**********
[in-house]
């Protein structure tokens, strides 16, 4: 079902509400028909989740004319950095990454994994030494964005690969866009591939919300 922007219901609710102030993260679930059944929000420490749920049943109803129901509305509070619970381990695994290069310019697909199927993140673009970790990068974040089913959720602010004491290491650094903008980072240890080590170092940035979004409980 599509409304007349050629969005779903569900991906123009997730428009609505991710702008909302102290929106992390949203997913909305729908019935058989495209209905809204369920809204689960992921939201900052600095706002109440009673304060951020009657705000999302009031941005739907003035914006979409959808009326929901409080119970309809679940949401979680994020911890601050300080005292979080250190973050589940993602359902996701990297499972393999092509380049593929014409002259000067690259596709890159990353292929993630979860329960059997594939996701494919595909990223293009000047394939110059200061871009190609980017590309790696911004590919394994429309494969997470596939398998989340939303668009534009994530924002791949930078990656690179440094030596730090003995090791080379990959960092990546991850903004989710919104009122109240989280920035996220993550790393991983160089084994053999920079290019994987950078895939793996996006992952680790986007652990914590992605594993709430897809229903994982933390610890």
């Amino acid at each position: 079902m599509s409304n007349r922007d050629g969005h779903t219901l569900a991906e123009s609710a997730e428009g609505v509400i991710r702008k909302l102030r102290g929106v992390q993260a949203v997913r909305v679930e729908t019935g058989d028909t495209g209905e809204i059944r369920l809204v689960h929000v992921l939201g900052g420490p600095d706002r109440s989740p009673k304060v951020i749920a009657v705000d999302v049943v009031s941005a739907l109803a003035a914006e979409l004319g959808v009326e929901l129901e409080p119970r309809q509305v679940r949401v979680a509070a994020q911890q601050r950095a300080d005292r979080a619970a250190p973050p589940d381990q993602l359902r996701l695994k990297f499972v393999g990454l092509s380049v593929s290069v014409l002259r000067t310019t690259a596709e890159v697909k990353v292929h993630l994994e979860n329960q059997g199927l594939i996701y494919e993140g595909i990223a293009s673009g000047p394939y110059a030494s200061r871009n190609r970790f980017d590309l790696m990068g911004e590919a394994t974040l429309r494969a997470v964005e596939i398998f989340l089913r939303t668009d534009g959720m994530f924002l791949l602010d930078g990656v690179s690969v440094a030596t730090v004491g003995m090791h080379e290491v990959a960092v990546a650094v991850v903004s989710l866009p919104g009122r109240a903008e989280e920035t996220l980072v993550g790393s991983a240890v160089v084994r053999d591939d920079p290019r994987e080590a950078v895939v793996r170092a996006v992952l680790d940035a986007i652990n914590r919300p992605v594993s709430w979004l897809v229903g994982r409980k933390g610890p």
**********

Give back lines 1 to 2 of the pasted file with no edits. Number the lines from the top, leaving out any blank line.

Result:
[in-house]
């Protein structure tokens, strides 16, 4: 079902509400028909989740004319950095990454994994030494964005690969866009591939919300 922007219901609710102030993260679930059944929000420490749920049943109803129901509305509070619970381990695994290069310019697909199927993140673009970790990068974040089913959720602010004491290491650094903008980072240890080590170092940035979004409980 599509409304007349050629969005779903569900991906123009997730428009609505991710702008909302102290929106992390949203997913909305729908019935058989495209209905809204369920809204689960992921939201900052600095706002109440009673304060951020009657705000999302009031941005739907003035914006979409959808009326929901409080119970309809679940949401979680994020911890601050300080005292979080250190973050589940993602359902996701990297499972393999092509380049593929014409002259000067690259596709890159990353292929993630979860329960059997594939996701494919595909990223293009000047394939110059200061871009190609980017590309790696911004590919394994429309494969997470596939398998989340939303668009534009994530924002791949930078990656690179440094030596730090003995090791080379990959960092990546991850903004989710919104009122109240989280920035996220993550790393991983160089084994053999920079290019994987950078895939793996996006992952680790986007652990914590992605594993709430897809229903994982933390610890």